Tuesday, 9 March 2010
ZBF 2010 (part two)
The onions had been poaching in the grease at the bottom of the hot plate. As I took my first bite, an orange stream of it trickled down my hand. "That'll be great for my stomach." I thought. The bratwurst shot out some more grease onto my hand. I love health food.
My stomach fully coated with grease, it was time to explore. First stop was the SAS stand. No, there were no human killing machines there. Just an odd collection of quite old-fashioned beers, including Leroy Stout, one of the four Stouts at the festival. But I've had that one before. Bit sweet for my taste. So instead I went for a Christmas Scotch. It was crap. But, as there were only 15cls, it was soon dispatched to the grease pit.
Sugar-free Tripel. That caught my eye at the de Graal booth. I thought sugar was essential to get the light body (for the strength) of a Tripel? I bought one to see. And you know what? You don't really need sugar in a Tripel. It was a perfectly liquid example and it no way heavy or cloying. I'd never have known they'd passed on the sugar.
On the way back to my seat, I bumped into Jezza P of the Burgundian Babblebelt. After we'd been chatting a couple of minutes, a gorgeous local girl inexplicably joined our conversation. Maybe she has a thing for dimensionally-challenged, old English blokes. Or maybe it was Jezza. Naaah, who could resist my beautiful face? I would have stopped to chat longer, but my glass was empty. Not even a blonde stunner can keep me from beer for long.
Braustelle in Cologne. He's only a few years older than Andrew, but disturbingly well-drunk (I don't mean pissed, but the beery equivalent of well-read). They beers were different-strength versions of a sort of Lichtenhainer. That is, smoked, sour, wheat beers. Rather pleasant and definitely unusual. They are commercially available under the names Freigeist Abraxas and Freigeist Abraxxxas. Not sure where from, but you might be lucky.
All too soon our time was up. And I still had three token left. I hate wasting things. Even things I haven't paid for (the tokens were the free ones you get for being a member of and EBCU organisation). Fortunately, Andrew had finished off his bottle of water. Three Glazen Toren Tripels fitted perfectly in the empty. No need to look for cans of Gordon's Finest Gold in Antwerp.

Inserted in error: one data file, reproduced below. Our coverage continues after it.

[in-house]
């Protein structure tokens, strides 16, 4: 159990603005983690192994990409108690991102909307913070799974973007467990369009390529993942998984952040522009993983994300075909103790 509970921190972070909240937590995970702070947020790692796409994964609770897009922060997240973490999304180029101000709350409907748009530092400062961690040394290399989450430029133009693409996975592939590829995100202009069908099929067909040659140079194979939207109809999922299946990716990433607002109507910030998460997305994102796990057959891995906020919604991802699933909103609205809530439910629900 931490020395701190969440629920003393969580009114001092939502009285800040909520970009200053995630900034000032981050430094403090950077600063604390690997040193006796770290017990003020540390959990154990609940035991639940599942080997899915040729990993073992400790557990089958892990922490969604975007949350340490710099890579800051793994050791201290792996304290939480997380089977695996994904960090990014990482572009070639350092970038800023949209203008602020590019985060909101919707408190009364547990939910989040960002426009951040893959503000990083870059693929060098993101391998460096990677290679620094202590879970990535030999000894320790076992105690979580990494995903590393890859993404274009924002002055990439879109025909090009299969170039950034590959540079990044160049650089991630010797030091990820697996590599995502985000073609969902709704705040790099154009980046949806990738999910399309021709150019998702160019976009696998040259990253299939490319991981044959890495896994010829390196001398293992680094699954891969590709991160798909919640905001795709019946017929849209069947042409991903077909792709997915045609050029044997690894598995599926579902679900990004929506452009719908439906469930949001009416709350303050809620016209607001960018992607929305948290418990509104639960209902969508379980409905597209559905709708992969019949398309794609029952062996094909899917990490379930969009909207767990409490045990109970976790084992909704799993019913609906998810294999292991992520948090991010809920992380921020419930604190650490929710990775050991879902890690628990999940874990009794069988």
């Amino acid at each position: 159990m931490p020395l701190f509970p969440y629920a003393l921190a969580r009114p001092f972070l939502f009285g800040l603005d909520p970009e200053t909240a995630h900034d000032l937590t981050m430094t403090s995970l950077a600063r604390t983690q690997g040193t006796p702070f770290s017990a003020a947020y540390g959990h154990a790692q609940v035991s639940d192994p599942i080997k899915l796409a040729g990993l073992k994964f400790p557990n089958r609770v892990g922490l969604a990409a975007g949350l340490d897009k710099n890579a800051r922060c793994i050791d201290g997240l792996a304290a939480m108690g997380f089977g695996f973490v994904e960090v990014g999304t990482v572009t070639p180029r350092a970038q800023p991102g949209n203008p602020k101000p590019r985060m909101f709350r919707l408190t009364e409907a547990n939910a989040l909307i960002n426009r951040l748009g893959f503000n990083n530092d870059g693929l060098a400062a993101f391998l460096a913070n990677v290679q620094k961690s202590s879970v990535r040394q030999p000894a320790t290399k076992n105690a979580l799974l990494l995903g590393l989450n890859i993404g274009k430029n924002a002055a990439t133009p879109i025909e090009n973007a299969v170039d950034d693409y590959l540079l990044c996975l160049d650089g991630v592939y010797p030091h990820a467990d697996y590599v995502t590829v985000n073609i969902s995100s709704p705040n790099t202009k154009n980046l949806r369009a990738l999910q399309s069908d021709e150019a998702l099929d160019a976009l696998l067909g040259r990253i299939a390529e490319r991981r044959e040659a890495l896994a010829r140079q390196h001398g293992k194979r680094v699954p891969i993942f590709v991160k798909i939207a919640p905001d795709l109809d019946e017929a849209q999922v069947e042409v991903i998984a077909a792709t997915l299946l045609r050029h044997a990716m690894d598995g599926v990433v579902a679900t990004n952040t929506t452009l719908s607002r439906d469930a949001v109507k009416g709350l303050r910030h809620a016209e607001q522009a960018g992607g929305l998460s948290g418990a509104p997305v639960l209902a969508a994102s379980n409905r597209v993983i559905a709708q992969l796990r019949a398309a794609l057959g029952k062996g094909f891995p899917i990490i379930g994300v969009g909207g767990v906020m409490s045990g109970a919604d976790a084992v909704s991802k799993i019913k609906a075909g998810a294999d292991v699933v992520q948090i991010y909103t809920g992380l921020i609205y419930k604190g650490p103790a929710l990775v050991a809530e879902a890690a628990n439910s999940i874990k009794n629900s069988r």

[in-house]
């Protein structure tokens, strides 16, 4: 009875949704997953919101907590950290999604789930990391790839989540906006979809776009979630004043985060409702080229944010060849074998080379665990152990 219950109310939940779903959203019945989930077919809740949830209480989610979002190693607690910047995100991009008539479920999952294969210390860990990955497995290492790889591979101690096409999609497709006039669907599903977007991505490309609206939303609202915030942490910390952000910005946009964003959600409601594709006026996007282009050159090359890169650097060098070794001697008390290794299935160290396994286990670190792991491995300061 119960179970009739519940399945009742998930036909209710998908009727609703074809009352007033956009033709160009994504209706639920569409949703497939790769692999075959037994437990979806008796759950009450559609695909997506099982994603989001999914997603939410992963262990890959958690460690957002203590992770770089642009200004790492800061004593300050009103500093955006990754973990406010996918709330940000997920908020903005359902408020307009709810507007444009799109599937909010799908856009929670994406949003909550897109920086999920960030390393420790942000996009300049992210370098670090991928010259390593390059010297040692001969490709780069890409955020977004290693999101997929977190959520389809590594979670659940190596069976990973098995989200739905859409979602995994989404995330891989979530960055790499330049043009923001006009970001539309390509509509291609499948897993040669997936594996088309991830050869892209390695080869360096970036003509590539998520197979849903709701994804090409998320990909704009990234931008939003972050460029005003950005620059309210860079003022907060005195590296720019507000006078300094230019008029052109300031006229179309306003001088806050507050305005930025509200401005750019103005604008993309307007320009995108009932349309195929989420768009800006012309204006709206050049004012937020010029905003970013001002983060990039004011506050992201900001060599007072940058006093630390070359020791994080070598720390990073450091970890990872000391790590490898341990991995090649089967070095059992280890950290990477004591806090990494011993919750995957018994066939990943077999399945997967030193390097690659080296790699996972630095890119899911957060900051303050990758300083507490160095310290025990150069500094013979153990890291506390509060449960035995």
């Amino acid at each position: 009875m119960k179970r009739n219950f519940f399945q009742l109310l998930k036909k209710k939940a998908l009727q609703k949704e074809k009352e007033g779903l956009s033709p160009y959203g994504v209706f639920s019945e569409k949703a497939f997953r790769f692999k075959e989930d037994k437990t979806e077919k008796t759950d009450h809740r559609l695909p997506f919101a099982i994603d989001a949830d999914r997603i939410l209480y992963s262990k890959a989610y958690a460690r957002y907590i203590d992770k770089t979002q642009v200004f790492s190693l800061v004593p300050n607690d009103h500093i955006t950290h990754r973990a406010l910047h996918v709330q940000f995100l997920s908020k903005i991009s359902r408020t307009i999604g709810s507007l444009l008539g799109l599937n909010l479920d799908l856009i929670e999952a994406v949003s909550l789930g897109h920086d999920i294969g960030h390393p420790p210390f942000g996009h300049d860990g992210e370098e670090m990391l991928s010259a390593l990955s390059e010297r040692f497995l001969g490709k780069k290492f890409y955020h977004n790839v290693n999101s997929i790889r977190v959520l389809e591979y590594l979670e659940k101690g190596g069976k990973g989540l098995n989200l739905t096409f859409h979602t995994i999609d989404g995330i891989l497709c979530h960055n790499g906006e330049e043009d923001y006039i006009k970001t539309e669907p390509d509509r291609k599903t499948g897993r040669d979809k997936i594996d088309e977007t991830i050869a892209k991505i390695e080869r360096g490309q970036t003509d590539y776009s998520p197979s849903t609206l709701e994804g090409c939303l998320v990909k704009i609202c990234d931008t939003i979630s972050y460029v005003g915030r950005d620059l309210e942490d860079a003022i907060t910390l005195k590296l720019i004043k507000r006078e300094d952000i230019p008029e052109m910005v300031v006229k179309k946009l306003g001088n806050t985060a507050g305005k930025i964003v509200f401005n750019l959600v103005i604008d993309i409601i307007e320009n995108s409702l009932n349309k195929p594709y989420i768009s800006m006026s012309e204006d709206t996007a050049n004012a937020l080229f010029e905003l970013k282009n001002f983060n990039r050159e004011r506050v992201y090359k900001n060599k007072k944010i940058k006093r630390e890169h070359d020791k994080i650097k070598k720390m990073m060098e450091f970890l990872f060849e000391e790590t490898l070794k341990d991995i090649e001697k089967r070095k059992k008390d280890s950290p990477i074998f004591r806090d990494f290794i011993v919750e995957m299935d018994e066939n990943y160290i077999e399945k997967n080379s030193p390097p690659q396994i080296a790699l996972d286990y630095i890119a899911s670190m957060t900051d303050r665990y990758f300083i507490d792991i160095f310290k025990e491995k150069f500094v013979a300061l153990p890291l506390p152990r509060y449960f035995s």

I recognised a familiar face on the platform as we waited for our train to Antwerp: Fred Waltman. Our paths hadn't crossed inside the hall. We caught up as we stood in the crowded train. The slightly-behind-schedule, crowded train. Antwerp station, on three levels, is a bit of a 3-D puzzle. Too much of one for us and we missed our connecting train. Not a total disaster. Especially for Mike. He'd wanted to the bakery of Astrid Plein on the way out, but we hadn't had time. Now we had a full hour. I got myself a half baguette sandwich.
We still had 45 minutes to wait. I tried to drag Mike and Andrew into a noisy, grotty-looking pub just off Astrid Plein. "I'm not going in there, dad." "I'll take that as a maybe." The grand bar in the station was more to their taste. It's an impressive sight, with a 10 metre-high ceilng and, loads of marble and gilding. And they sell Westmalle Tripel. That and a couple of jenevers were exactly what I needed. So that's what I had.
Of course, we had to piss around changing in Rotterdam again. But the jenevers and the water bottle full of Tripel knocked the edges off any annoyance. And I was home in plenty of time for Match of the Day. I celebrated with a St. Bernerdus Abt.